Friday, January 24, 2014

Vote likely on an elected Mayor for Copeland

Earlier this week a group of local residents who are not connected with any political party handed in a petition with a large number of signatures, calling for a referendum on a directely elected mayor for Copeland which would effectively replace the position of the present leader of Copeland Council.

It is therefore very likely that there will be such a referendum later this year, possibly at the same time as the European elections in May.

I welcome this opportunity for a real choice about the future of Copeland. There is objective evidence - particularly from Audit surveys commissioned by the last government, which was of the same political persuasion as the current majority on Copeland Council - that Copeland is one of the worst run councils in the country. A proper debate about alternative ways to try to make that council more effective and better representative of its' residents is long overdue.

Congratulations to the people who put together this petition.


Sean Duffy said...

Hi Chris, its great to hear that yourself, and others are getting on board with this. I do have a question though, should the referendum be a success.

Do you not think it odd that with Mr Kane saying that a Referendum for the TC will cost £120,000 and that the Press has been told that the Elected Mayor election was to be held on the 16th of October presumably at another £120,000 instead of the more logical 2015?

Fortunately we met the timeline given to us by the borough council but now it seems that accepting their fate they, on the day of the petition being submitted, informed the local media, (and I now quote the reporter's email reply to me) -

”The date that the new elected mayor would take office (Oct 20) was provided to me by CBC. They would take the post four days after the election, which would be on Oct 16th.”

This was posted as the first FACT in the Whitehaven News article published the day after the petition was handed in.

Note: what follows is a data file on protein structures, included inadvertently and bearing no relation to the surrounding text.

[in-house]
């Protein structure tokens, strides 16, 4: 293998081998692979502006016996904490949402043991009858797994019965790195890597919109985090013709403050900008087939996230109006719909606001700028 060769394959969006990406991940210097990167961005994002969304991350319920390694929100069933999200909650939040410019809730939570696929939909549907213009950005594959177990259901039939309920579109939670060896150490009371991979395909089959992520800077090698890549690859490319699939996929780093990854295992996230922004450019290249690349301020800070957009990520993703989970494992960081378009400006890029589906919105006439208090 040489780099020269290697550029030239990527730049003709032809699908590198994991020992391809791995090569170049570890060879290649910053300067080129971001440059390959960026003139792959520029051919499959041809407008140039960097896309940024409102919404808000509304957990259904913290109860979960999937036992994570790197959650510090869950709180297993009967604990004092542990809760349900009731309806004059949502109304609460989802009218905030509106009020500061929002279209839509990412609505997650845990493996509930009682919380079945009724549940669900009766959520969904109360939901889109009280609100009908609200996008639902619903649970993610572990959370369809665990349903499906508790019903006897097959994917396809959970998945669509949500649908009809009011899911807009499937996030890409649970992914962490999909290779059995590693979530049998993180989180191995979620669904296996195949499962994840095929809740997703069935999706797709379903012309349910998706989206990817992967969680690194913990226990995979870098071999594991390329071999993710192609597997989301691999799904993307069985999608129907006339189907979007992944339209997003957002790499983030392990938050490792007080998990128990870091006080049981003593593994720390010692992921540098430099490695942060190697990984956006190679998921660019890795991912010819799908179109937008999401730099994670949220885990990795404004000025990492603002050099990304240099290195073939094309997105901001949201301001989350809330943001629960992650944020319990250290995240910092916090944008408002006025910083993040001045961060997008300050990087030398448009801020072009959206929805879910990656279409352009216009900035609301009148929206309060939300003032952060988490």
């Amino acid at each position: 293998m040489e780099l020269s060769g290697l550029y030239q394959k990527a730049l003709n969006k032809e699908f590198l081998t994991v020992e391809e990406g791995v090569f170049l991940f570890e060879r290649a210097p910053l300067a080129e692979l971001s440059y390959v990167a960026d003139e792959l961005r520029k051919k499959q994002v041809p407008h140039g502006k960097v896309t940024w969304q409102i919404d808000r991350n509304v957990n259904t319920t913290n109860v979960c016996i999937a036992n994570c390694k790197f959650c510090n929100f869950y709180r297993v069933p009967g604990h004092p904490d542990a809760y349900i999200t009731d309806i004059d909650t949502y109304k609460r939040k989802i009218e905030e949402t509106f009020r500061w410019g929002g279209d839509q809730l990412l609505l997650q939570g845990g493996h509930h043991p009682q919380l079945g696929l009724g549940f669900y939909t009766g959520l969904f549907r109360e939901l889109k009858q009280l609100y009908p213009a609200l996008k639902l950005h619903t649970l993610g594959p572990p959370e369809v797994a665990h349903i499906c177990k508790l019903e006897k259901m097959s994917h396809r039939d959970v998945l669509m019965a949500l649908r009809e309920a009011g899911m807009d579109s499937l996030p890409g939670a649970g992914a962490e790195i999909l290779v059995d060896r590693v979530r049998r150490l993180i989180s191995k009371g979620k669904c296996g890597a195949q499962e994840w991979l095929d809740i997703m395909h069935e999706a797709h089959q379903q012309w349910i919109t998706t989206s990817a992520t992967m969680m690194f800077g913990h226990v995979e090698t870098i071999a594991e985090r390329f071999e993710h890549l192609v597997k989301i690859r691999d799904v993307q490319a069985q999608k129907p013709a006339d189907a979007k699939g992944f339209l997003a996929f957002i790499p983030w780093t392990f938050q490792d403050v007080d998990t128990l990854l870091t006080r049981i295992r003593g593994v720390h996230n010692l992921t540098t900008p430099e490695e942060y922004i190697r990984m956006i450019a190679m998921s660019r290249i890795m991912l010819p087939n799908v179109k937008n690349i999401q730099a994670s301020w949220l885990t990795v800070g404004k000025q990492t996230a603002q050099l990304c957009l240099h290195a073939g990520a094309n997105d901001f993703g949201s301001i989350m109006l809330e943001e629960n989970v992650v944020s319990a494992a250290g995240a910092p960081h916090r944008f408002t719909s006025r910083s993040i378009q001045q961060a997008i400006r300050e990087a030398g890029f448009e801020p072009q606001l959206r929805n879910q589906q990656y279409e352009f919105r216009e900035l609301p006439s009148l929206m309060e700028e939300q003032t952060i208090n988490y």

The intention of the petitioners was, in order to minimise the election costs and disruption, to hold the actual Elected Mayor Election on the same day as the 2015 General Election as this would mean:-

> 1)      the costs of the election would be minimised.

> 2)      that the present Council would serve the full term that it was elected to do with the right of the Council's majority party having the right to change the Leadership if they so wish.

> 3)      that the Elected Mayor would serve the normal 4yr term stipulated from then on.

> 4)      that the period of time would be sufficient  for the possible candidates to come forward and provide the public with their CV’s and get nominated by the public by noon on the 19th day before the 7th of May 2015 as required.

You must remember that although the likelihood of a referendum is very high the actual referendum itself has not taken place yet and until it does and it records a YES vote it is ridiculous to suggest that candidates should come forward for a non-existent job.

On whose authority was the statement to the press made and how come the whole Council or Executive did not apparently have a say?

Chris Whiteside said...

Sean, I 100% agree with you that the first Thursday in May 2015, which will be the date of both the next general election and the next Copeland Council election, would be the obvious date for the election of a Mayor for Copeland if the referendum produces a YES vote.

This would mean the extra cost of the election would be relatively small and there would also be many advantages in a change over to the new system at the same time as the election of a new council.

The existing council leadership must not be allowed to frame the debate about whether to have a directly elected mayor in the manner which makes such a change as unattractive as possible, but if they are allowed to do so that is what will happen - and the press release which you rightly criticise will be only the beginning.